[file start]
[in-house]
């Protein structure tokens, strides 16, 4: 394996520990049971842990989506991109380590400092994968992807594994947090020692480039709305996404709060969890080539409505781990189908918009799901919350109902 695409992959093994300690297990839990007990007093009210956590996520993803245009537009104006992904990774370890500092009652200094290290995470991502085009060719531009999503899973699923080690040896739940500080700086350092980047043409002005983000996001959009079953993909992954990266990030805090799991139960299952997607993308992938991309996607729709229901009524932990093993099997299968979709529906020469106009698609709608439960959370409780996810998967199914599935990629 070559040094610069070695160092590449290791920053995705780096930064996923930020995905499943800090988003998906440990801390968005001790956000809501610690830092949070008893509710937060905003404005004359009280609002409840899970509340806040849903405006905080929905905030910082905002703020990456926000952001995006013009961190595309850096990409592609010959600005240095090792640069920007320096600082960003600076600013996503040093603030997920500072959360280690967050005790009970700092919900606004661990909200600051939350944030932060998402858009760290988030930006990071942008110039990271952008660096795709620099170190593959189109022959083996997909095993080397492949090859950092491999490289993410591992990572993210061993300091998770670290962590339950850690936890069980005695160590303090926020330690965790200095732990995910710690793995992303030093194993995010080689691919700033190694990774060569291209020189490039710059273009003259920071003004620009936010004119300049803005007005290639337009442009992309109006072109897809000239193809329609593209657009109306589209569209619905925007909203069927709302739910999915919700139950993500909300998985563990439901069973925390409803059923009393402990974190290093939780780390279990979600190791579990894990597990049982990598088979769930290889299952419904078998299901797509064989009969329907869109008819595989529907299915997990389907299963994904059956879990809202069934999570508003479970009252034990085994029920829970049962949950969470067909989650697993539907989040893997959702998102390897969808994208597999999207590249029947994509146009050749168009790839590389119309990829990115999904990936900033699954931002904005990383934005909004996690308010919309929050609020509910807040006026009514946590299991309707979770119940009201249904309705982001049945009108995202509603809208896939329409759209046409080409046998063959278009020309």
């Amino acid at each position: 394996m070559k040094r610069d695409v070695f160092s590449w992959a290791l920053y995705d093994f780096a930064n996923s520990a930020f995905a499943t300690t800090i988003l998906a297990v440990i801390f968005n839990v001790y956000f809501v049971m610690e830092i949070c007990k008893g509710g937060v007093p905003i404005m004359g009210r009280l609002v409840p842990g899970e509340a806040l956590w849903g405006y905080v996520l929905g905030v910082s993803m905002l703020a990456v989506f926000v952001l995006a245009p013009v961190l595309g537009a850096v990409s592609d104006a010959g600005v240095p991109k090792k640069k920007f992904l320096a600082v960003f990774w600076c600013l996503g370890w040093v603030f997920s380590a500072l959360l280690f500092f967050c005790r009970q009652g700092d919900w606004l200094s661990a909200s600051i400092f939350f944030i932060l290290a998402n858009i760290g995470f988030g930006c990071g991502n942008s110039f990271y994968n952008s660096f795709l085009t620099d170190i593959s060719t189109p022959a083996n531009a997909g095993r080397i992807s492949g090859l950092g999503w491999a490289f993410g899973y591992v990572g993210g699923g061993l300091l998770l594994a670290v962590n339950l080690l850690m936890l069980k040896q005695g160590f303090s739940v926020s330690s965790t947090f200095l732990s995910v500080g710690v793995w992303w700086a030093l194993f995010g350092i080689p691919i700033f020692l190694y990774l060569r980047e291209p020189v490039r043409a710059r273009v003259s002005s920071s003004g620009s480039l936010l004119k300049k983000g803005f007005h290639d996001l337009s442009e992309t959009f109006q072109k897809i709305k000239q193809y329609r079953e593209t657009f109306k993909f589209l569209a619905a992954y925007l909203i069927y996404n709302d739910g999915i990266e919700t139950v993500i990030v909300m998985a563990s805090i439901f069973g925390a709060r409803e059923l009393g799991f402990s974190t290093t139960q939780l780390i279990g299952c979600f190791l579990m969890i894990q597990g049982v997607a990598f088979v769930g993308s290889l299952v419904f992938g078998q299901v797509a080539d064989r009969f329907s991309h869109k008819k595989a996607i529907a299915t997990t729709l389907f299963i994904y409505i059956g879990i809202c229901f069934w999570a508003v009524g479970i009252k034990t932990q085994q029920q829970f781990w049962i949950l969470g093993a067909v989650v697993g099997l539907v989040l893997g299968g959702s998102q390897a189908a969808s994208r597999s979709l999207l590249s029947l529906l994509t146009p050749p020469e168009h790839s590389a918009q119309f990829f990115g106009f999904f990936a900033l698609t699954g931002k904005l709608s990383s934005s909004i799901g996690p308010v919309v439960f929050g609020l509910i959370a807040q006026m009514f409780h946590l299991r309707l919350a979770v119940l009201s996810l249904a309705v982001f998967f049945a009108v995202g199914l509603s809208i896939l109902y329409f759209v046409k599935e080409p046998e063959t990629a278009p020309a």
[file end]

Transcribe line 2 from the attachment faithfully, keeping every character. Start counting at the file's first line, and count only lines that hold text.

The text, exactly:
């Protein structure tokens, strides 16, 4: 394996520990049971842990989506991109380590400092994968992807594994947090020692480039709305996404709060969890080539409505781990189908918009799901919350109902 695409992959093994300690297990839990007990007093009210956590996520993803245009537009104006992904990774370890500092009652200094290290995470991502085009060719531009999503899973699923080690040896739940500080700086350092980047043409002005983000996001959009079953993909992954990266990030805090799991139960299952997607993308992938991309996607729709229901009524932990093993099997299968979709529906020469106009698609709608439960959370409780996810998967199914599935990629 070559040094610069070695160092590449290791920053995705780096930064996923930020995905499943800090988003998906440990801390968005001790956000809501610690830092949070008893509710937060905003404005004359009280609002409840899970509340806040849903405006905080929905905030910082905002703020990456926000952001995006013009961190595309850096990409592609010959600005240095090792640069920007320096600082960003600076600013996503040093603030997920500072959360280690967050005790009970700092919900606004661990909200600051939350944030932060998402858009760290988030930006990071942008110039990271952008660096795709620099170190593959189109022959083996997909095993080397492949090859950092491999490289993410591992990572993210061993300091998770670290962590339950850690936890069980005695160590303090926020330690965790200095732990995910710690793995992303030093194993995010080689691919700033190694990774060569291209020189490039710059273009003259920071003004620009936010004119300049803005007005290639337009442009992309109006072109897809000239193809329609593209657009109306589209569209619905925007909203069927709302739910999915919700139950993500909300998985563990439901069973925390409803059923009393402990974190290093939780780390279990979600190791579990894990597990049982990598088979769930290889299952419904078998299901797509064989009969329907869109008819595989529907299915997990389907299963994904059956879990809202069934999570508003479970009252034990085994029920829970049962949950969470067909989650697993539907989040893997959702998102390897969808994208597999999207590249029947994509146009050749168009790839590389119309990829990115999904990936900033699954931002904005990383934005909004996690308010919309929050609020509910807040006026009514946590299991309707979770119940009201249904309705982001049945009108995202509603809208896939329409759209046409080409046998063959278009020309």